Abstract: Highly interconnected global supply chains make countries vulnerable to sup ply chain disruptions. This paper estimates the macroeconomic effects of global supply chain shocks for the euro area. Our empirical model combines busi ness cycle variables with data from international container trade. Using a novel identification scheme, we augment conventional sign restrictions on the impulse responses by narrative information about three episodes: the Tohoku earthquake ¯ in 2011, the Suez Canal obstruction in 2021, and the Shanghai backlog in 2022. We show that a global supply chain shock causes a drop in euro area real economic activity and a strong increase in consumer prices. Over a horizon of one year, the global supply chain shock explains about 30% of inflation dynamics. We also use regional data on supply chain pressure to isolate shocks originating in China. Our results show that supply chain disruptions originating in China are an important driver for unexpected movements in industrial production, while disruptions originating outside China are an especially important driver for the dynamics of consumer prices.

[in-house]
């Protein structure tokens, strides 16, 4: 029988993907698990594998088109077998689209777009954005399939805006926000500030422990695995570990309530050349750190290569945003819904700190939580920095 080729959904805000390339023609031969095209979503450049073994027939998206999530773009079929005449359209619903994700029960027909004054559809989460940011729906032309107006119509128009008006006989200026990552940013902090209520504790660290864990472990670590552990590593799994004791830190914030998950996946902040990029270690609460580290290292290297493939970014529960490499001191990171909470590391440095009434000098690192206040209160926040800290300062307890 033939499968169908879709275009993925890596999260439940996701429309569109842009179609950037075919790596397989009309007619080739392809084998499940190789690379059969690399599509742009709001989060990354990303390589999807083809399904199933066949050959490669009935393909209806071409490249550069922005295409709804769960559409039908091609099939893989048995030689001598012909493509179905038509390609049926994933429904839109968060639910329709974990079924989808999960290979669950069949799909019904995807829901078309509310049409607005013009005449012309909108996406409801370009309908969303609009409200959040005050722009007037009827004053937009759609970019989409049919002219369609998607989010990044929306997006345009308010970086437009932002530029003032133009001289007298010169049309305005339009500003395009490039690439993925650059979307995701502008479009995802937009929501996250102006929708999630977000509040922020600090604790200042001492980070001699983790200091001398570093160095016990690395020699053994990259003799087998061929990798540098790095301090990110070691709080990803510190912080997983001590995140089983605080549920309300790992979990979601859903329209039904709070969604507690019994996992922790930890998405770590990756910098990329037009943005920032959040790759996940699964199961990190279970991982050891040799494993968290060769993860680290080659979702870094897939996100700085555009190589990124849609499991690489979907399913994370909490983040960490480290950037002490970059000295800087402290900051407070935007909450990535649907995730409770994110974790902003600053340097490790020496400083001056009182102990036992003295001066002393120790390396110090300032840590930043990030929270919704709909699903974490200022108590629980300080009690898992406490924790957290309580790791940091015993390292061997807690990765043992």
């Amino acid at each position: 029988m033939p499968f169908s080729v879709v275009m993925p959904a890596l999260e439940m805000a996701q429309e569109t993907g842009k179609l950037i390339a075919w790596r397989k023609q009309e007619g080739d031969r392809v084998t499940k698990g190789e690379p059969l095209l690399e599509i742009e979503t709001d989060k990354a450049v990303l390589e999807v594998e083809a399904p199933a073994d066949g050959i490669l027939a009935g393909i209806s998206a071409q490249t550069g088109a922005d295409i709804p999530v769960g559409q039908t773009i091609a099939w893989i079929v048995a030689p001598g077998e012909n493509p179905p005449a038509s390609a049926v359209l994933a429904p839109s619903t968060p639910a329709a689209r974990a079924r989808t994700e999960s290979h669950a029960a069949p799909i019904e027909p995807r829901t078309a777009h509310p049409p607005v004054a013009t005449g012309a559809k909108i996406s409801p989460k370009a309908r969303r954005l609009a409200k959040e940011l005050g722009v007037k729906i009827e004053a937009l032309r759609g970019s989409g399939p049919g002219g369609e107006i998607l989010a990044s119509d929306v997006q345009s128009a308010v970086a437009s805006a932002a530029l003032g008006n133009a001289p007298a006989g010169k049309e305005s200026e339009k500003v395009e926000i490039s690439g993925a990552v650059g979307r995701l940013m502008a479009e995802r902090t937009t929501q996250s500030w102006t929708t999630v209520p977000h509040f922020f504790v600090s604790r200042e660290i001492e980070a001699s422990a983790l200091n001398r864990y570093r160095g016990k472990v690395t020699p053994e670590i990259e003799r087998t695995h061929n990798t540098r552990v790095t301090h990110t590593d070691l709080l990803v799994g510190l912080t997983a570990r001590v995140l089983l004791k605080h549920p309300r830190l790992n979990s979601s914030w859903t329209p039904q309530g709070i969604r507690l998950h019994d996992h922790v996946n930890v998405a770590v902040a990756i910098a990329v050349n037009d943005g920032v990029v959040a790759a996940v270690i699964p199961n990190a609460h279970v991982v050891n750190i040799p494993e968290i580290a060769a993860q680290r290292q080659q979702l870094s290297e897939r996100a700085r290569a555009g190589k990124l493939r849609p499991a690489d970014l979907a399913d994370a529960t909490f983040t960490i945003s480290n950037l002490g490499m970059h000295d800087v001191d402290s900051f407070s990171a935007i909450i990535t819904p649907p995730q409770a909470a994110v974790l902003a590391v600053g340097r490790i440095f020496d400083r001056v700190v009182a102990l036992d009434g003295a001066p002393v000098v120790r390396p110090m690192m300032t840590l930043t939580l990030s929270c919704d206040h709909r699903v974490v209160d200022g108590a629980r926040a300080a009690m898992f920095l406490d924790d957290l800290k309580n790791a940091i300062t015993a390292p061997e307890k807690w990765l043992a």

Keywords: Container Trade, Supply Chain, Inflation, Narrative Identification, Sign Restrictions
    JEL: E32 F14 F62
    Date: 2022
  3. By: FATICA Serena (European Commission - JRC); OLIVIERO Tommaso; RANCAN Michela
    Abstract: We analyze a large sample of companies operating in the EU-27 in the period 2007-2018 to gain new insights on the determinants of corporate defaults. The sample includes micro, small, medium and large enterprises, both active and defaulting. We document significant differences in the drivers of insolvency across firm size categories. Micro and small firms are significantly more vulnerable to sectoral shocks and to disruptions along the supply chain than larger companies. Instead, the default probability for all firms is significantly larger when companies experience in the previous year negative end-of-the year equity, that is a measure of prolonged financial distress. By exploiting institutional differences in judicial efficiency among EU-27 countries, we find financial distress is more likely to predict default in jurisdictions with more efficient insolvency procedures. Finally, we derive potential implications of our findings, especially with regard to the recent crises hitting European firms and the harmonisation of national insolvency regimes in the EU-27 towards most efficient legal practices, as foreseen under the Capital Markets Union Action Plan.